Oh, what a walk can do for the weary soul!
Taking a walk for a lot of people is a luxury that doesn’t fit into busy schedules. Amidst the clutter of media overload, PowerPoint malaise, traffic, bills, groceries, laundry, and appointments . . . a walk may well be the best gift you can give yourself.
Solvitur Ambulando! This Latin term means: It is solved by walking. The expression is often attributed to Saint Augustine of Hippo and to Diogenes of Sinope while seeking a solution about motion and change to Zeno’s Paradox.
The Greek physician Hippocrates said something similar:
Walking is man’s best medicine.
Many writers find a bridge between walking and writing:
But I love the feel
of a pen in my hand
like a good stout
—Linda Pastan, “This Enchanted Forest”
Methinks that the moment my legs begin to move, my thoughts begin to flow.
—Henry David Thoreau
I would walk along the quais when I had finished work or when I was trying to think something out. It was easier to think if I was walking and doing something or seeing people doing something that they understood.
—Earnest Hemingway, A Moveable Feast
Perhaps the weight of strife and disappointment spurs a deep longing within a person.
Shakespeare knew the power of a good walk in the voice of Prospero:
…a turn or two I’ll walk,
To still my beating mind.
—Shakespeare (Tempest, act 4, sc. 1)
In the poem “Abraham Lincoln Walks at Midnight,” poet Vachel Lindsay portrays “the mourning figure” of the long gone Lincoln pacing the streets of Springfield on the eve of World War I:
It is portentous, and a thing of state
That here at midnight, in our little town
A mourning figure walks, and will not rest,
Near the old court-house pacing up and down.
—Vachel Lindsay, “Abraham Lincoln Walks at Midnight”
We find our path by walking.
You find your way through a place by getting lost in it.
—Anthony Doerr, Four Seasons in Rome
When I am among the trees,
Especially the willows and the honey locust,
Equally the beech, the oaks, and the pines,
They give off such hints of gladness.
I would almost say that they save me, and daily.
. . .
—Mary Oliver, “When I Am Among the Trees”
In every walk with nature one receives far more than he seeks.
Perhaps the truth depends on a walk around the lake.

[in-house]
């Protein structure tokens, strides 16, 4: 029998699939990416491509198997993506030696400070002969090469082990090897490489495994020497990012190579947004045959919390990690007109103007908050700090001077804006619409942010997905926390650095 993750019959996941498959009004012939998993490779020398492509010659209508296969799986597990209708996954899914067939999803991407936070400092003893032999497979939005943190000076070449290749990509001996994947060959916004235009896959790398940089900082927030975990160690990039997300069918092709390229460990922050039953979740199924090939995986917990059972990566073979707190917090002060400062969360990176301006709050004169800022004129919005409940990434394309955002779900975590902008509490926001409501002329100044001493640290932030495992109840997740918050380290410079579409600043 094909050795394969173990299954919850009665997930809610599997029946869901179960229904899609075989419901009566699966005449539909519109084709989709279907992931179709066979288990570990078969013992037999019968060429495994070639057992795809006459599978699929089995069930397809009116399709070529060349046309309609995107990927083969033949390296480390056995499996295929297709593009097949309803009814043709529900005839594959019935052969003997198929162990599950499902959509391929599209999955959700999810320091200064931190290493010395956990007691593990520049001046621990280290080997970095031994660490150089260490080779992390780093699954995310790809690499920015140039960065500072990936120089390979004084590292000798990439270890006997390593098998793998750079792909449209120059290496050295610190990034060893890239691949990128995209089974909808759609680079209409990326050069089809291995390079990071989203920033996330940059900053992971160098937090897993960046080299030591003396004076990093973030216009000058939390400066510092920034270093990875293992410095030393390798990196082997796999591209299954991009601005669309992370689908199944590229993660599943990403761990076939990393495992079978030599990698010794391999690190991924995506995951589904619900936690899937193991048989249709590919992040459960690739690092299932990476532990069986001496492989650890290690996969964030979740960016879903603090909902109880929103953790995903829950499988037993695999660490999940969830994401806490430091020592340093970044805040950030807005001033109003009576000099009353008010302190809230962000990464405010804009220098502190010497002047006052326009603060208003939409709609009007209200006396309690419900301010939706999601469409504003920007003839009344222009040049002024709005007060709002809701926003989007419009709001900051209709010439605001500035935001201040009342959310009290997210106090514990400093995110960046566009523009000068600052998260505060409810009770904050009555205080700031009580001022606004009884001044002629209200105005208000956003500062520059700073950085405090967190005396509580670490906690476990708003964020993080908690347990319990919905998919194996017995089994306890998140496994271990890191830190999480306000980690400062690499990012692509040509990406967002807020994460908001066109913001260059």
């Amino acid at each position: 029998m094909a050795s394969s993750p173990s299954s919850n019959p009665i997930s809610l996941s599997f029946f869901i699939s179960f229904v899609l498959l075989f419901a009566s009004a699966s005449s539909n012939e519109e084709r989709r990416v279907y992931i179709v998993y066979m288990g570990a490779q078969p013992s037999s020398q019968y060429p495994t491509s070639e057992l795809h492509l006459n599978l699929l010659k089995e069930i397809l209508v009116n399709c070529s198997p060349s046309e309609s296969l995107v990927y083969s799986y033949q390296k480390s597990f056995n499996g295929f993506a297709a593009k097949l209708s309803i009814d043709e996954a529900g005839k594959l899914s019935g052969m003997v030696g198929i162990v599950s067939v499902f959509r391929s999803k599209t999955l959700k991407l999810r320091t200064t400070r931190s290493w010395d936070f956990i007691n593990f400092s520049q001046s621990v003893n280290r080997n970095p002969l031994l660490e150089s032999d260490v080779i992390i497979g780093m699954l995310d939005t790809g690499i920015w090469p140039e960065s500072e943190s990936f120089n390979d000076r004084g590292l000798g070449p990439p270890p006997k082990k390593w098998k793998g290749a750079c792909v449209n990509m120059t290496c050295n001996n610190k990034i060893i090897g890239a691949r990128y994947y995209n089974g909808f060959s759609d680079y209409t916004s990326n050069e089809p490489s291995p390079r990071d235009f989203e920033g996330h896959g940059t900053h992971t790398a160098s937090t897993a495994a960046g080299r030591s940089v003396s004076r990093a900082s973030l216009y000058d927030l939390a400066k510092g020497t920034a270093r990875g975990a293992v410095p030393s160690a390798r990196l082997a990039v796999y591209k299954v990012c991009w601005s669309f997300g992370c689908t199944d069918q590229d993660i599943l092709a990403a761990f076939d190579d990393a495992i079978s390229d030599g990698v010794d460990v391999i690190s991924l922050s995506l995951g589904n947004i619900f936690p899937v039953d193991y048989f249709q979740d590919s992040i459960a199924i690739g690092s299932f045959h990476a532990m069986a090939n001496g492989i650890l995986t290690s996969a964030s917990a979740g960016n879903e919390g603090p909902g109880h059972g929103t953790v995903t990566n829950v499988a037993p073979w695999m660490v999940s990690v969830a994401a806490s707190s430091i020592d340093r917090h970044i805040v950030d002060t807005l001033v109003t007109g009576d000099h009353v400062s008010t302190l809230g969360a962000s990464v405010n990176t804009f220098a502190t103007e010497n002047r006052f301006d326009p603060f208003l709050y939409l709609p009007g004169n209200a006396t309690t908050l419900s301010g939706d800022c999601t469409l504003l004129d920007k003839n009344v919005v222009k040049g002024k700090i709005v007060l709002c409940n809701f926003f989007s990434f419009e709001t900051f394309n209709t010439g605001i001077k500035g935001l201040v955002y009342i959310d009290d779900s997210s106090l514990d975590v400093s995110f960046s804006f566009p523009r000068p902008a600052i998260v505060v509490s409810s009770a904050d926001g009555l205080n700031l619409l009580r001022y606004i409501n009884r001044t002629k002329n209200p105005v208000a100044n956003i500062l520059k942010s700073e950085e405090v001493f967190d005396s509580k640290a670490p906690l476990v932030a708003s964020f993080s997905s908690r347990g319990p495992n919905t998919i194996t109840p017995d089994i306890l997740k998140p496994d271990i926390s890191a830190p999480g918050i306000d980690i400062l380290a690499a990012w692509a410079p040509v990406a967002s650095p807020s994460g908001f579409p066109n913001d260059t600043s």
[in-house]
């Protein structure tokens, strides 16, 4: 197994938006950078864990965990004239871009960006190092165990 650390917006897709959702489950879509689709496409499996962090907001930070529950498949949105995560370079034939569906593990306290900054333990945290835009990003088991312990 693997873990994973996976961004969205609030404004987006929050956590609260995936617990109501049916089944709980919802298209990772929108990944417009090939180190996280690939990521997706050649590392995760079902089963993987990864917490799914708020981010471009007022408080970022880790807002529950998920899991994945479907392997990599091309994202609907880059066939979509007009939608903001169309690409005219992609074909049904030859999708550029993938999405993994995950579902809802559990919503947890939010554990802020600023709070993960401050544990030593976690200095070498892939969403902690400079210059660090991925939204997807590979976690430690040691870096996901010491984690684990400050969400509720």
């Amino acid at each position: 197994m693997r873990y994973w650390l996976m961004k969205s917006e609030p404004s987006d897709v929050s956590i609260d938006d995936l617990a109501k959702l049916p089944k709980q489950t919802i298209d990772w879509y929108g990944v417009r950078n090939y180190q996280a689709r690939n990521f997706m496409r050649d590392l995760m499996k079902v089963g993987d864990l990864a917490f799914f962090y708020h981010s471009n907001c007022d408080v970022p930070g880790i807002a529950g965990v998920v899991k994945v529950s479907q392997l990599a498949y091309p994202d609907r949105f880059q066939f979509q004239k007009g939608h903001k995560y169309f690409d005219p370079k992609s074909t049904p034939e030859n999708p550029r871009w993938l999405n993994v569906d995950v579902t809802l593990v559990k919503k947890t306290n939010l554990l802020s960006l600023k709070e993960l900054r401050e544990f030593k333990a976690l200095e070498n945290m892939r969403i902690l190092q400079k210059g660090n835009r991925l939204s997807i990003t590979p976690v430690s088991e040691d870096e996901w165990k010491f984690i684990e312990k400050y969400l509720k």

I dressed and went for a walk – determined not to return until I took in what Nature had to offer.
And sometimes a walk delivers something utterly mystical.
Something unusual happened when I was walking through a meadow in Rocky Mountain National Park during the Solar Eclipse on August 21st. I was looking up at what would be approximately 94 percent coverage of the sun by the moon in my particular location. A spectacular occurrence! My solar eclipse glasses were planted on my eyes for safe viewing. The temperature dropped. A flock of tiny birds went flipping and somersaulting unexpectantly in the air beside me. And it wasn’t only the sky that gloried in wonder as it methodically dimmed. A short time before peak coverage, I glanced down to the ground under a tall pine tree and took my glasses off. Scattered on the forest floor beneath the tree dazzled a multitude of tiny cresent-shaped projections shimmering in sunlight. The sun through the pine needles displayed splashes of its waning image. Back went on the glasses as I looked to the sky again while the moon cloaked most of the sun in its black veil. Ahh, what a sight! I can only imagine the splendor of a solar eclipse in complete totality with its corona and streamers and prominences!
For me, walking is a grace bestowed. When my heart is restless, solitude streams in as I walk in the beauty of creation. There I am calmed. There I am restored. And always I am inspired.
For those family, friends, and acquaintances who have physical impairments, many wheelchair accessible sidewalks and trails are available in our cities and parks. Why not reach out and share the wonder?
Give yourself and another the gift of a walk. You might even start humming!
Thanks for stopping by! ♥